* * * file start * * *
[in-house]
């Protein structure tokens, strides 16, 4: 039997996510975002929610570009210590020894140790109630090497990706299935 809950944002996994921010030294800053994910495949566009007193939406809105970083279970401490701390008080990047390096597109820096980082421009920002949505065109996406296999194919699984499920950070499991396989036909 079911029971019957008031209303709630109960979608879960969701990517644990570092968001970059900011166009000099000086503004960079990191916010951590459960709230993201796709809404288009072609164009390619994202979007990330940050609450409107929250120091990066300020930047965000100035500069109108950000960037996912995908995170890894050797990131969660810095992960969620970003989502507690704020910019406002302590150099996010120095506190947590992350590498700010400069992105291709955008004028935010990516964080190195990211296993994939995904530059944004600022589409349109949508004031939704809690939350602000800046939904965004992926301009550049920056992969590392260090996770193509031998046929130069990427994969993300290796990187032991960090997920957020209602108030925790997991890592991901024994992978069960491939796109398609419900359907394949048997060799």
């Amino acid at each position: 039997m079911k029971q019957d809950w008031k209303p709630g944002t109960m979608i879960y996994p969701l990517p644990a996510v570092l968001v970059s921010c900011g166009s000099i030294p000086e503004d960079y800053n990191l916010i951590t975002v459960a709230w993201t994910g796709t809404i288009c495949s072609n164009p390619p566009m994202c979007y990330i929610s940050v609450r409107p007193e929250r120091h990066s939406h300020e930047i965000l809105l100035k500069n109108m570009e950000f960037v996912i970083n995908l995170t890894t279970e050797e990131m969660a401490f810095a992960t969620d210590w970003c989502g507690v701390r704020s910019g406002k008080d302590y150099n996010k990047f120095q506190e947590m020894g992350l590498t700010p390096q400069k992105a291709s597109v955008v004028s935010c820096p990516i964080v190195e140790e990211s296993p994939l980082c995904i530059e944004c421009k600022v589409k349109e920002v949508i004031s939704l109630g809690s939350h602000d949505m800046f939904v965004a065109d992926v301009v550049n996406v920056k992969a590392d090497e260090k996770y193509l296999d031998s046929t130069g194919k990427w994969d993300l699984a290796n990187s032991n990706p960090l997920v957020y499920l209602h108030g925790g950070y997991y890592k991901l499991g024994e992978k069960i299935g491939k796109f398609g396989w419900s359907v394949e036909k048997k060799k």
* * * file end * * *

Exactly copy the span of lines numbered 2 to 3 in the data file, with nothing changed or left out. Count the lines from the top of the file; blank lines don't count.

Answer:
């Protein structure tokens, strides 16, 4: 039997996510975002929610570009210590020894140790109630090497990706299935 809950944002996994921010030294800053994910495949566009007193939406809105970083279970401490701390008080990047390096597109820096980082421009920002949505065109996406296999194919699984499920950070499991396989036909 079911029971019957008031209303709630109960979608879960969701990517644990570092968001970059900011166009000099000086503004960079990191916010951590459960709230993201796709809404288009072609164009390619994202979007990330940050609450409107929250120091990066300020930047965000100035500069109108950000960037996912995908995170890894050797990131969660810095992960969620970003989502507690704020910019406002302590150099996010120095506190947590992350590498700010400069992105291709955008004028935010990516964080190195990211296993994939995904530059944004600022589409349109949508004031939704809690939350602000800046939904965004992926301009550049920056992969590392260090996770193509031998046929130069990427994969993300290796990187032991960090997920957020209602108030925790997991890592991901024994992978069960491939796109398609419900359907394949048997060799």
């Amino acid at each position: 039997m079911k029971q019957d809950w008031k209303p709630g944002t109960m979608i879960y996994p969701l990517p644990a996510v570092l968001v970059s921010c900011g166009s000099i030294p000086e503004d960079y800053n990191l916010i951590t975002v459960a709230w993201t994910g796709t809404i288009c495949s072609n164009p390619p566009m994202c979007y990330i929610s940050v609450r409107p007193e929250r120091h990066s939406h300020e930047i965000l809105l100035k500069n109108m570009e950000f960037v996912i970083n995908l995170t890894t279970e050797e990131m969660a401490f810095a992960t969620d210590w970003c989502g507690v701390r704020s910019g406002k008080d302590y150099n996010k990047f120095q506190e947590m020894g992350l590498t700010p390096q400069k992105a291709s597109v955008v004028s935010c820096p990516i964080v190195e140790e990211s296993p994939l980082c995904i530059e944004c421009k600022v589409k349109e920002v949508i004031s939704l109630g809690s939350h602000d949505m800046f939904v965004a065109d992926v301009v550049n996406v920056k992969a590392d090497e260090k996770y193509l296999d031998s046929t130069g194919k990427w994969d993300l699984a290796n990187s032991n990706p960090l997920v957020y499920l209602h108030g925790g950070y997991y890592k991901l499991g024994e992978k069960i299935g491939k796109f398609g396989w419900s359907v394949e036909k048997k060799k």